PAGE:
In one 2007 study, some boys acknowledged outright that they insisted on condomless sex as a way to establish power over female partners. (There is evidence of analogous male-on-male sexual violence, but it hasn’t been studied in depth.)
Other research found that some men took a woman’s request for a condom as an accusation of cheating, or an admission that she had slept around or strayed. And for some, yes, the goal is fatherhood — but not so much of the “involved” variety; rather, it’s a desire — as with Janey’s ex — to mark one woman as “mine” forever. Or, according to Patti Giggans, young men in gangs say, “I’m not gonna be around forever. I’ve gotta leave my legacy.”
(Still, Jill Murray is quick to note, she sees this problem in all classes, schools and neighborhoods she visits. “I don’t want parents to think, ‘Oh, my kids’ aren’t in a gang, so they’re safe.’ “)
And the girls: Why do they stay? Classic domestic-violence pathology, say experts. In an unfortunate mix of psychological circumstances, some girls take such intense control to mean, “I’m really special to this person,” says Giggans. Plus, remember: Often, they have this guy’s kid.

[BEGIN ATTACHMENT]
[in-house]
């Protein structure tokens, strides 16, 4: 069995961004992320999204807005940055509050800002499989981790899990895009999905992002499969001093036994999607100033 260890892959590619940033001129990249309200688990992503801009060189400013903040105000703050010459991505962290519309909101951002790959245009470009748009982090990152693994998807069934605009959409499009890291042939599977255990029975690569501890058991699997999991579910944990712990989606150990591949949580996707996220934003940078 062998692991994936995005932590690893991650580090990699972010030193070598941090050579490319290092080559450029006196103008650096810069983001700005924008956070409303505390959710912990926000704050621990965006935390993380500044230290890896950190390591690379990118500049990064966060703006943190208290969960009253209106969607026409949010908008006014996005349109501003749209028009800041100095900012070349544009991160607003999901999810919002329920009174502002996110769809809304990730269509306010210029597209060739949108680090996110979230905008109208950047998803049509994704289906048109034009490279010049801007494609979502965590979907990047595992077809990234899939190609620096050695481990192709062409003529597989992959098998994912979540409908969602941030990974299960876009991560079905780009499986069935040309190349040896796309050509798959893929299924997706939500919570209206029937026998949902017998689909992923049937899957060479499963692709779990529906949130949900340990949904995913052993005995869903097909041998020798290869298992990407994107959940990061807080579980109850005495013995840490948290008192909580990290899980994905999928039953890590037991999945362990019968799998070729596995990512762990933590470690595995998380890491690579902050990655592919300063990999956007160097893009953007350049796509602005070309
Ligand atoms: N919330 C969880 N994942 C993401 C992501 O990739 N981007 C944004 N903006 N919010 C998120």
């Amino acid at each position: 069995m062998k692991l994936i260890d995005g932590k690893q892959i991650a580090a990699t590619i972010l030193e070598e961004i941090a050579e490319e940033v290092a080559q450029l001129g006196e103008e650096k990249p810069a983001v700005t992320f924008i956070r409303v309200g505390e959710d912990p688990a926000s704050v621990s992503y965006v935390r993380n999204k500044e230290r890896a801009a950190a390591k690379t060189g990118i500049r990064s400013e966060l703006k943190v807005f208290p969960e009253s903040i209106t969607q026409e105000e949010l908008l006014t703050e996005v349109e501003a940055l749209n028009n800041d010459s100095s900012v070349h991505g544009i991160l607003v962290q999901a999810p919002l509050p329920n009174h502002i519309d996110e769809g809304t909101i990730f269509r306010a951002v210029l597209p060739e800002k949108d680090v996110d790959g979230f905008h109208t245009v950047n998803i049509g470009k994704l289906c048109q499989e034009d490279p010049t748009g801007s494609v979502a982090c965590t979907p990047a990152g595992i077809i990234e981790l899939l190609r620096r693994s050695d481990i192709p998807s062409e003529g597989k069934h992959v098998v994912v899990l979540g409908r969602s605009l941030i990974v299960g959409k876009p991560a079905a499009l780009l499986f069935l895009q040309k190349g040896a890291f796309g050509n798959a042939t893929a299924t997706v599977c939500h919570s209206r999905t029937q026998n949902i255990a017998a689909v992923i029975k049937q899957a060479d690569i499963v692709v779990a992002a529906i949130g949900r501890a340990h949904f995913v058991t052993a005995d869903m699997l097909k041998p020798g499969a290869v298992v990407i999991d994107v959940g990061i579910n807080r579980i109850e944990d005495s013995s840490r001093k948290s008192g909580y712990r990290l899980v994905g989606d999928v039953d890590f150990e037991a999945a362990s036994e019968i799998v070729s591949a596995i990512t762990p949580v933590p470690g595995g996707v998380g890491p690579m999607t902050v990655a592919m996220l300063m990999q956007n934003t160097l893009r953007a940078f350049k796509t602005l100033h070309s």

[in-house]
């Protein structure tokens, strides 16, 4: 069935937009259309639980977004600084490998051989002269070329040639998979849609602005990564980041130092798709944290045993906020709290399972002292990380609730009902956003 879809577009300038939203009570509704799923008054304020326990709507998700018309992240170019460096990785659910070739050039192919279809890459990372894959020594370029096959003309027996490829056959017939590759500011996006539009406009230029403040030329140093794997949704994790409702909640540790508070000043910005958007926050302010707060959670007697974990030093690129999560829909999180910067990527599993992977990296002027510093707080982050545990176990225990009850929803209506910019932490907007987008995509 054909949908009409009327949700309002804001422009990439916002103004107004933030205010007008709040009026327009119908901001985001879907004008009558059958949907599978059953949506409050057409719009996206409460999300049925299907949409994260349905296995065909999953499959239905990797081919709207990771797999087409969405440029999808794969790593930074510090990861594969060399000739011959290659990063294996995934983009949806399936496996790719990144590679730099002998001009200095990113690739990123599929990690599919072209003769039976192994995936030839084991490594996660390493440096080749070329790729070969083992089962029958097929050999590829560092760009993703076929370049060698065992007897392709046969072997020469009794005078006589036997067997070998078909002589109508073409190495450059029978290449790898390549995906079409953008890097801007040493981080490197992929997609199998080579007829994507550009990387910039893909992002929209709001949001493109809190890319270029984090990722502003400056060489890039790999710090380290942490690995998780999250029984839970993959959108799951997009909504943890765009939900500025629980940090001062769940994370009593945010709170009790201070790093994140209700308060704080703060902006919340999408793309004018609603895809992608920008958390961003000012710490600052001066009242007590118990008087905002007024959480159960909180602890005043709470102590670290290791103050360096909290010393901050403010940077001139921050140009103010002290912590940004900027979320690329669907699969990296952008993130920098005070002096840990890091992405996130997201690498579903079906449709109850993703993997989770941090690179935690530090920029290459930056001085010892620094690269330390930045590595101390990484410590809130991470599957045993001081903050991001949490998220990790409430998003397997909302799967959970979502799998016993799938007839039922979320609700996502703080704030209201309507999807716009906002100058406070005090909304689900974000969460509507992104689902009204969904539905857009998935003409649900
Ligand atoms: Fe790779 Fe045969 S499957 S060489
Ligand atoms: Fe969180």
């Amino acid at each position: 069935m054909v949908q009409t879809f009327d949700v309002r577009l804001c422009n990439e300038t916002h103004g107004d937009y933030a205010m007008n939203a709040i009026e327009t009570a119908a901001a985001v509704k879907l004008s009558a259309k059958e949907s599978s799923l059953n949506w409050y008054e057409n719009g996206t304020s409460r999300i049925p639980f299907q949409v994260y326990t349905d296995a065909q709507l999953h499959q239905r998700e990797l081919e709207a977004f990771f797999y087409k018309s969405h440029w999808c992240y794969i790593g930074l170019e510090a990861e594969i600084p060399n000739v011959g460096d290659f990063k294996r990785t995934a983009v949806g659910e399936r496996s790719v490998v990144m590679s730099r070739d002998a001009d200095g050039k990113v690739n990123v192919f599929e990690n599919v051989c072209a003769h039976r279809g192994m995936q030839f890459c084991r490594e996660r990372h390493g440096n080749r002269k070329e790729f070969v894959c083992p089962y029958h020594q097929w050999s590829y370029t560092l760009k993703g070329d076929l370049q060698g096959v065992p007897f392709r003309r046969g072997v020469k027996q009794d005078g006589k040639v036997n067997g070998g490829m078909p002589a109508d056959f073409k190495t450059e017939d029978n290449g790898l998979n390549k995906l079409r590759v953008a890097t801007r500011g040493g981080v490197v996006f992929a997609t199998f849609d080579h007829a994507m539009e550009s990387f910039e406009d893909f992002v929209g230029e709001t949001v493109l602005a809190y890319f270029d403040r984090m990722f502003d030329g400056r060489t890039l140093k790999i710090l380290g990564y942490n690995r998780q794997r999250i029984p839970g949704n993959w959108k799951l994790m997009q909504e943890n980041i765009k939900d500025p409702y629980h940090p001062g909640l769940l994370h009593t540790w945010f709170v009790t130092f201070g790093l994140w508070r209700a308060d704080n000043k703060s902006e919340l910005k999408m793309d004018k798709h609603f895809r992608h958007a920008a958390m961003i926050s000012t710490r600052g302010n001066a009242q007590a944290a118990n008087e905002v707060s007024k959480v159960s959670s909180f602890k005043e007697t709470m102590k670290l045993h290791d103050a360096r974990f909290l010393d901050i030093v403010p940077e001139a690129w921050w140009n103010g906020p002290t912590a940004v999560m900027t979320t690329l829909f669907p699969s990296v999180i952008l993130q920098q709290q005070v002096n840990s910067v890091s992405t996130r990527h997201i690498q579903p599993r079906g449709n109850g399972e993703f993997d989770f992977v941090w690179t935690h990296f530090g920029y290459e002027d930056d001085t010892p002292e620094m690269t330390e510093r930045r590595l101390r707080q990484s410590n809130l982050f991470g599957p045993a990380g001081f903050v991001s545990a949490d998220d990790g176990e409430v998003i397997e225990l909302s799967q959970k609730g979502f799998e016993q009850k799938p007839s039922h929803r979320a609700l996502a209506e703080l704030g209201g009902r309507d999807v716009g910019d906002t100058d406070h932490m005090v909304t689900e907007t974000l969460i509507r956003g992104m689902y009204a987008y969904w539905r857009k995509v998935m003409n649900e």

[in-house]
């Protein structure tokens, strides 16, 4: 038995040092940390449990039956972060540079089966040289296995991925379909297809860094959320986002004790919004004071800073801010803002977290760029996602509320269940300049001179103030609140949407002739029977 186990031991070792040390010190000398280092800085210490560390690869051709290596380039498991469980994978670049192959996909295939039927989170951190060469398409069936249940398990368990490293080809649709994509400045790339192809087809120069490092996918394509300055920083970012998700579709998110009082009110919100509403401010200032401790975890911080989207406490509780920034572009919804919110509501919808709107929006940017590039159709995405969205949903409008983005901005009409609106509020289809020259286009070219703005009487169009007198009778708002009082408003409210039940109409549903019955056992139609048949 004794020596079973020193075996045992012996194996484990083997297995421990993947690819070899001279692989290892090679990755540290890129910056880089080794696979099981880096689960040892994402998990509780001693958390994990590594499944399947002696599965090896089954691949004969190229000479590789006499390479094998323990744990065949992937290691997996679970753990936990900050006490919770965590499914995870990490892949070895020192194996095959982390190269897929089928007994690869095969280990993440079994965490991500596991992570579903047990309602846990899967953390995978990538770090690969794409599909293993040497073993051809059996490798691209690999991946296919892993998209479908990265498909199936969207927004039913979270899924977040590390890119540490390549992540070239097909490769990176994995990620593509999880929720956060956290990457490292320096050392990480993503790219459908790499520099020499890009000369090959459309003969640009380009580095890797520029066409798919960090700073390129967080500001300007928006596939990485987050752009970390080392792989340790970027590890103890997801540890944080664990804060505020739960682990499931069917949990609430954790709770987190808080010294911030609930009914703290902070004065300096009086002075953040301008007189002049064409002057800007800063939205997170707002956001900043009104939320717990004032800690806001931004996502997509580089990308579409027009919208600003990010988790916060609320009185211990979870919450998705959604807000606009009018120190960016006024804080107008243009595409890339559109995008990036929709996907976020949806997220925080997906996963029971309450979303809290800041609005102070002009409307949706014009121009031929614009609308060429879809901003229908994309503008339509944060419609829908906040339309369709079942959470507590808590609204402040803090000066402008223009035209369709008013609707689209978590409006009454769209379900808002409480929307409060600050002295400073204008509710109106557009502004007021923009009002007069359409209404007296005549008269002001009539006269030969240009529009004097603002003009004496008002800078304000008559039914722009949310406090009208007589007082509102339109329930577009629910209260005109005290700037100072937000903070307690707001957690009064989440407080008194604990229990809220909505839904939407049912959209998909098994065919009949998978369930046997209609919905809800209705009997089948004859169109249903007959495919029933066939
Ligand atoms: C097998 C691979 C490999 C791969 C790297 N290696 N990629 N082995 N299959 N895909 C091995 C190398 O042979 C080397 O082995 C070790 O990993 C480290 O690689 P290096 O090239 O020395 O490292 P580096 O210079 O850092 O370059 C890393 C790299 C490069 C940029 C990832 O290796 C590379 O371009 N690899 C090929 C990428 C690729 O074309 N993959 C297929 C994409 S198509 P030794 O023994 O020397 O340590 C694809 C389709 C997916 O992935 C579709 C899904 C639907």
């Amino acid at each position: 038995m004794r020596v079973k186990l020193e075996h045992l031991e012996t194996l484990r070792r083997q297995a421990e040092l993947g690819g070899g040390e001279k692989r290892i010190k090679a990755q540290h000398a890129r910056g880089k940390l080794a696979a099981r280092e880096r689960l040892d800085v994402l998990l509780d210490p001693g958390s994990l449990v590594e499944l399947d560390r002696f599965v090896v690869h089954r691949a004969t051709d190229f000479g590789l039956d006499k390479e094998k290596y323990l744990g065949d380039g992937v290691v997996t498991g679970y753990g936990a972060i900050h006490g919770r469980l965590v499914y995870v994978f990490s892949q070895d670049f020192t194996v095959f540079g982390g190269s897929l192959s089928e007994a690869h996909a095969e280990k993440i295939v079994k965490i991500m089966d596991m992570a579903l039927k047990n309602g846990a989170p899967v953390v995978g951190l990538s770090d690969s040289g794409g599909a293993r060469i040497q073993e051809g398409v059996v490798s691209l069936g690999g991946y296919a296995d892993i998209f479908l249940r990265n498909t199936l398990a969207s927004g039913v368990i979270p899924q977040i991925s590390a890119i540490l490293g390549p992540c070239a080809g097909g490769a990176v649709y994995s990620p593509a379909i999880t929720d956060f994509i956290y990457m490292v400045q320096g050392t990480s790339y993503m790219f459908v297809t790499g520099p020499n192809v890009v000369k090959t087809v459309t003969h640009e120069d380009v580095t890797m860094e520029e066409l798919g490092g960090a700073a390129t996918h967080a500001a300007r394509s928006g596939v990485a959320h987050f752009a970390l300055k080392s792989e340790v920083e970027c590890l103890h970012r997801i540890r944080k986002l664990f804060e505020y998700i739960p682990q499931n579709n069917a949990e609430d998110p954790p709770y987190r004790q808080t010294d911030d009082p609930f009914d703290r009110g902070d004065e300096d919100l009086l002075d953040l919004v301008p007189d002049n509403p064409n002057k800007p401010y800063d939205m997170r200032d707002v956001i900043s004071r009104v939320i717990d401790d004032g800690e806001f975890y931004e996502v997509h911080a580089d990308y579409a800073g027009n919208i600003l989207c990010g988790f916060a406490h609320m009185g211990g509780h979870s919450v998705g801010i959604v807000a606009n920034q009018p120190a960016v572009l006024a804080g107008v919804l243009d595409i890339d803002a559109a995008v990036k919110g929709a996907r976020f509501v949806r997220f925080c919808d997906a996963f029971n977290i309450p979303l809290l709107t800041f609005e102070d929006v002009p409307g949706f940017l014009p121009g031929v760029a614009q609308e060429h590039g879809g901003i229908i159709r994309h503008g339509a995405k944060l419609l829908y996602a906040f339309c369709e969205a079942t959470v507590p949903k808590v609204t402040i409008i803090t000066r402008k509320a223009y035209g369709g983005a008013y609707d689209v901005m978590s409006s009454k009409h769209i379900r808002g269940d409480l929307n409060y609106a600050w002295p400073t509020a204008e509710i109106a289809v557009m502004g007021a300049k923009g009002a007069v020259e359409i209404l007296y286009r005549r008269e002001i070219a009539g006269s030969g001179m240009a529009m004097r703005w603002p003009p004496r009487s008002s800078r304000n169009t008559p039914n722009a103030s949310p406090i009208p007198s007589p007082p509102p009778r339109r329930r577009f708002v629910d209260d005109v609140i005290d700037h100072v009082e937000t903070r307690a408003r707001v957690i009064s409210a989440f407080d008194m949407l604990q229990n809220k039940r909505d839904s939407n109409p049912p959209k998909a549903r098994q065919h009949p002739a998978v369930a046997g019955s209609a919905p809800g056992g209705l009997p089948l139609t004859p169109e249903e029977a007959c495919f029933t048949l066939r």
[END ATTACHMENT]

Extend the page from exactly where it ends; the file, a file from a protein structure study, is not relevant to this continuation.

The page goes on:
Perhaps most important is: what can be done? Some of the most essential work is already under way: experts like Miller and Teitelman have not only recognized pregnancies, STDs — or repeat requests for testing — as warning signs and are working to train other teen health care providers to do the same. (Janey’s 10 requests for Plan B should have sent up some sort of red flag.)
“Providers need to be asking questions like, ‘Is this a pregnancy that you wanted? Did your partner ever mess with your birth control?’ ” says Miller.
Peace Before Violence is one of many organizations working specifically to educate boys about healthy relationships in programs that focus on the positive aspects of strength and masculinity.
Others train boys’ coaches to talk to their athletes about calling out their peers on violence against women and misogyny. Researchers, including Teitelman, are also studying exactly how parents can best educate their kids, not just about the birds and the bees, but also about standing up to sexual coercion. (In one study, Teitelman found teen girls whose mothers had talked to them about resisting sexual pressure were twice as likely to delay sex, or use condoms during sex; when fathers did the same, they were five times more likely to have safe sex.)
And yes, we need to get even more dating-violence education into the schools. Though of course in this economy — which some blame for a further rise in dating violence itself — “most schools are barely doing sex ed and basic health,” says Elizabeth Miller. Her vision: stop “siloing” the issues that affect teen sexual health and relationships.
“It doesn’t make sense to talk about substance abuse use this week and pregnancy next week and STDs the following week and then healthy relationships the week after that,” she says. “We need to be talking about how they’re all linked together.”
This article was first published by Alternet.